Apart from the central government, different provinces adapt to the Internet platform in the political process. For example, Anhui and Hunan provinces incorporated ‘the online public opinions’ into their provincial government work reports. Many deputies of the Two Sessions also set up their ‘Micro blog stalls’, which offers a ‘zero distance’ for netizens to ask questions. Moreover, millions of netizens also open micro-blog (it is similar as Twitter) to participate in the Two Sessions and discuss proposals. The major Chinese websites such as People’s Daily and Xinhua Net provided with BBS, blogs, online surveys and SMS to interact with netizens. Here are two links to the Two Sessions Section in Global Times and People’s Daily. Meanwhile, it is a way for grassroots to monitor the proposals raised by deputies. Actually, there are certain numbers of proposals which are regarded as meaningless, and criticised by netizens strictly. It is like that deputies attend meetings in Beijing, while netizens held discussions on micro-blog.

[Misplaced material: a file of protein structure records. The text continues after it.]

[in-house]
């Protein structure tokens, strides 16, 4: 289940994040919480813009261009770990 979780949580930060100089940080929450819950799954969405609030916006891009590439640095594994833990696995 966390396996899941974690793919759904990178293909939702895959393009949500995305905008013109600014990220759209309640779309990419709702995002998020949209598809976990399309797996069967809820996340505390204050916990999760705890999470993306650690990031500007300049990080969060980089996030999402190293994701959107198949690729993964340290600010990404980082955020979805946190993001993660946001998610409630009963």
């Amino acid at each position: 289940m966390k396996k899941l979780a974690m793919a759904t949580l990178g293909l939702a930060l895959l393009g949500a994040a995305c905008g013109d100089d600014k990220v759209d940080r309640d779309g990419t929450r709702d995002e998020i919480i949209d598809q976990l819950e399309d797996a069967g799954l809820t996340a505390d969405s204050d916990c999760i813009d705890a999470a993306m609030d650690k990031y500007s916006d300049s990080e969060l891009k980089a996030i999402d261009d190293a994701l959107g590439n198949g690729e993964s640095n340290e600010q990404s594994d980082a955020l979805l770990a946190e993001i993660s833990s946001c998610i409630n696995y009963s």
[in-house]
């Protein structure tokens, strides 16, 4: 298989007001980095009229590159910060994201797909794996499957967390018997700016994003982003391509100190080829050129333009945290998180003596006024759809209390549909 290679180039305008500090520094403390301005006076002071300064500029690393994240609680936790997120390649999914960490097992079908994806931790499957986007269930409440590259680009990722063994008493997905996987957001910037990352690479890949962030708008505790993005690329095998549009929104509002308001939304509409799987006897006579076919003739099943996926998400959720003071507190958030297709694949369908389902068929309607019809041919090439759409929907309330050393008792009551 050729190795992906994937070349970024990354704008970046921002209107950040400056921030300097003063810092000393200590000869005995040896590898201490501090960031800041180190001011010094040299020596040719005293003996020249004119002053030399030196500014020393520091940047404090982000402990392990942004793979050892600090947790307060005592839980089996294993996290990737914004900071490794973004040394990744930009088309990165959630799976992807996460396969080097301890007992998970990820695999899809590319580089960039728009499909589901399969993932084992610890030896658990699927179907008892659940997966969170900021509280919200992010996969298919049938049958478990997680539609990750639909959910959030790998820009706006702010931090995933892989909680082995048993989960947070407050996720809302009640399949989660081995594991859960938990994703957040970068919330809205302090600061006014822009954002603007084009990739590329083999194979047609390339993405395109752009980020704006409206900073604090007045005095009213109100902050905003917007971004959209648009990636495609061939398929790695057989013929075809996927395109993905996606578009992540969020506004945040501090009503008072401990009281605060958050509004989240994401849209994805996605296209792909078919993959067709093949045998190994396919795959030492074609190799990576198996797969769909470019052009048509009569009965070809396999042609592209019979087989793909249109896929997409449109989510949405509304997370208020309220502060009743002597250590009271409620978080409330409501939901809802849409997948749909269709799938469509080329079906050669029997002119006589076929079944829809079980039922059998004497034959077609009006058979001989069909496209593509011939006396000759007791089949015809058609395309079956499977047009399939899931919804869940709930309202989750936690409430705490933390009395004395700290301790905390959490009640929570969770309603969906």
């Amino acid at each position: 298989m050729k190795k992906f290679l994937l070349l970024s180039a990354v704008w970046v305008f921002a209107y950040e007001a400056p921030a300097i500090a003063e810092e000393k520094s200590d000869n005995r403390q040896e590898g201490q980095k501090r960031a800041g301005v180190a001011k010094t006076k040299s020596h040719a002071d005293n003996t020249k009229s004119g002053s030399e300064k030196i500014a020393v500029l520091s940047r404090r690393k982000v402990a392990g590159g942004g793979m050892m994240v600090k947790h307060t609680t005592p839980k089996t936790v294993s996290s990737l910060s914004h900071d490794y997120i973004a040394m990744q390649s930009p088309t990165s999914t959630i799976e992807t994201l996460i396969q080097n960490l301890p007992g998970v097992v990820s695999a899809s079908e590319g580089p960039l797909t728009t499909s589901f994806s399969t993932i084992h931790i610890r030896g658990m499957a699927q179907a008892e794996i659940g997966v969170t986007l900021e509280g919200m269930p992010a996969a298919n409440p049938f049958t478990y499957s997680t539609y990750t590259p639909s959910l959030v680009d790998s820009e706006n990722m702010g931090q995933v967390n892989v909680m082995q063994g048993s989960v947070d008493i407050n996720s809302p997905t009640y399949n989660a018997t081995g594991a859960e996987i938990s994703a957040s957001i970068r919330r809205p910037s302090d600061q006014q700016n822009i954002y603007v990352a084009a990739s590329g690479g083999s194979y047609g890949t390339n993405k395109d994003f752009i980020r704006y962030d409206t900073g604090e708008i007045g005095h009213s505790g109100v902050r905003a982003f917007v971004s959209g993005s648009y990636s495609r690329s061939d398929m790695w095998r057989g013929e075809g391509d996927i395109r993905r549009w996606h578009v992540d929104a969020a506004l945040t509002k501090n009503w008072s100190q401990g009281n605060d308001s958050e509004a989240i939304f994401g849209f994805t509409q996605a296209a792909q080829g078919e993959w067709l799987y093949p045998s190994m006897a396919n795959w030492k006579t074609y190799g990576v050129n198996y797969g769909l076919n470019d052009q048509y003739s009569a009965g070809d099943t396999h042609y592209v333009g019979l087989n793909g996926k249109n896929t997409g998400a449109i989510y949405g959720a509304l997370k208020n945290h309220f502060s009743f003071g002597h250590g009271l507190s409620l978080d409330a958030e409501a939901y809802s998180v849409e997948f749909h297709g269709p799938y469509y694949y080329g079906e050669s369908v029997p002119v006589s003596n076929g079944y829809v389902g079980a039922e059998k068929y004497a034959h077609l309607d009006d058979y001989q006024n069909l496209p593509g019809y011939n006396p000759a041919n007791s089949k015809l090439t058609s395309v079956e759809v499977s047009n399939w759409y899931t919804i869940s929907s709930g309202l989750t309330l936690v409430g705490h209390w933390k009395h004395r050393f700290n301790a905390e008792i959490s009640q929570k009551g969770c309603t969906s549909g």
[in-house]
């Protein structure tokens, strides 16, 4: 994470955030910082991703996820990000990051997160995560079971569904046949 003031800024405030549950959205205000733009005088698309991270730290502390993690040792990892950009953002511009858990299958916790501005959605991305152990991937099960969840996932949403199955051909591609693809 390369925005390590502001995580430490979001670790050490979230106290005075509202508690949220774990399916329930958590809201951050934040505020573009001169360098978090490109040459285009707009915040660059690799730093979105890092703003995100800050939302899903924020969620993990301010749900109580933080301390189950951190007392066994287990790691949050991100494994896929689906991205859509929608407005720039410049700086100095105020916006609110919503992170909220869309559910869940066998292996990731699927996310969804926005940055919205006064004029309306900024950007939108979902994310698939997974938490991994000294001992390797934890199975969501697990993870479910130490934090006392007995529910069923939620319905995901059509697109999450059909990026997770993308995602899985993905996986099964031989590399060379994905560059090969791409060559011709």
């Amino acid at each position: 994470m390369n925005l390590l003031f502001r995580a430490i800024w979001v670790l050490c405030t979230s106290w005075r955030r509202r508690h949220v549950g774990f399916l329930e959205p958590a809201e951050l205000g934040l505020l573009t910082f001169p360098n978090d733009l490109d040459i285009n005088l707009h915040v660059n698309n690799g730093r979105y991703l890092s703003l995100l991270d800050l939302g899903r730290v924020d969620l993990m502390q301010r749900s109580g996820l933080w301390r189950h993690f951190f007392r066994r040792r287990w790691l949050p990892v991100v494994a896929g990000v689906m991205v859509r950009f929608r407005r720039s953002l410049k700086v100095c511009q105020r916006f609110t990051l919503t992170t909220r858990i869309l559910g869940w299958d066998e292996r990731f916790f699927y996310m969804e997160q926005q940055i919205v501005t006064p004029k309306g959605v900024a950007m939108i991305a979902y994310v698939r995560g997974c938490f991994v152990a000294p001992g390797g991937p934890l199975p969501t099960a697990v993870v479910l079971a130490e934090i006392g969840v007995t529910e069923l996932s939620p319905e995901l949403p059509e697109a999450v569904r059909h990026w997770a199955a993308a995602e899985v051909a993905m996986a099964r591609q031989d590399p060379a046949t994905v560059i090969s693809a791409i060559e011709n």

Obviously, more voices from different social groups could be heard by means of using e-mail, blog, and micro-blog. It offers a better channel to understand more views and wishes, and some conflicts in society. To some extent, the Internet improves and encourages political participation in China.